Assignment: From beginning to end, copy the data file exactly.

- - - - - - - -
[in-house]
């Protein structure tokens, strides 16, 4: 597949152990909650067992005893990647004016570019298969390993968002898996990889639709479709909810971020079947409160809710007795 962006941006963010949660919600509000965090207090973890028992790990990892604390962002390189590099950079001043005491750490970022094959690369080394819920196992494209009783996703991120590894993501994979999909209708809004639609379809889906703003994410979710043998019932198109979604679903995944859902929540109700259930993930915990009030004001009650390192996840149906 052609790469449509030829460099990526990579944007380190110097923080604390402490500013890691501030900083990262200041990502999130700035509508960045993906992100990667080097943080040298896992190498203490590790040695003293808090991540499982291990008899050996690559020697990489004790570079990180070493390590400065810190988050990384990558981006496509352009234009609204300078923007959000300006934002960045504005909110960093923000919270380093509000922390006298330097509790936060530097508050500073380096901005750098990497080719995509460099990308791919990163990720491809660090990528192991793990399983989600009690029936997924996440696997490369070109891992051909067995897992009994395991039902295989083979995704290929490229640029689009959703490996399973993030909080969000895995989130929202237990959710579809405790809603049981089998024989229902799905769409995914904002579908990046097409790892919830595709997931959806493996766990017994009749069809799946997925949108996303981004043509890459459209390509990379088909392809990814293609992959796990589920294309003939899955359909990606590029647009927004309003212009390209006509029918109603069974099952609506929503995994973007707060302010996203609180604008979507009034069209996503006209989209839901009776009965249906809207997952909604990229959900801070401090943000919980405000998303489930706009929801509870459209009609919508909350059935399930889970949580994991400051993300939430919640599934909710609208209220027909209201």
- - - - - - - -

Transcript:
[in-house]
């Protein structure tokens, strides 16, 4: 597949152990909650067992005893990647004016570019298969390993968002898996990889639709479709909810971020079947409160809710007795 962006941006963010949660919600509000965090207090973890028992790990990892604390962002390189590099950079001043005491750490970022094959690369080394819920196992494209009783996703991120590894993501994979999909209708809004639609379809889906703003994410979710043998019932198109979604679903995944859902929540109700259930993930915990009030004001009650390192996840149906 052609790469449509030829460099990526990579944007380190110097923080604390402490500013890691501030900083990262200041990502999130700035509508960045993906992100990667080097943080040298896992190498203490590790040695003293808090991540499982291990008899050996690559020697990489004790570079990180070493390590400065810190988050990384990558981006496509352009234009609204300078923007959000300006934002960045504005909110960093923000919270380093509000922390006298330097509790936060530097508050500073380096901005750098990497080719995509460099990308791919990163990720491809660090990528192991793990399983989600009690029936997924996440696997490369070109891992051909067995897992009994395991039902295989083979995704290929490229640029689009959703490996399973993030909080969000895995989130929202237990959710579809405790809603049981089998024989229902799905769409995914904002579908990046097409790892919830595709997931959806493996766990017994009749069809799946997925949108996303981004043509890459459209390509990379088909392809990814293609992959796990589920294309003939899955359909990606590029647009927004309003212009390209006509029918109603069974099952609506929503995994973007707060302010996203609180604008979507009034069209996503006209989209839901009776009965249906809207997952909604990229959900801070401090943000919980405000998303489930706009929801509870459209009609919508909350059935399930889970949580994991400051993300939430919640599934909710609208209220027909209201």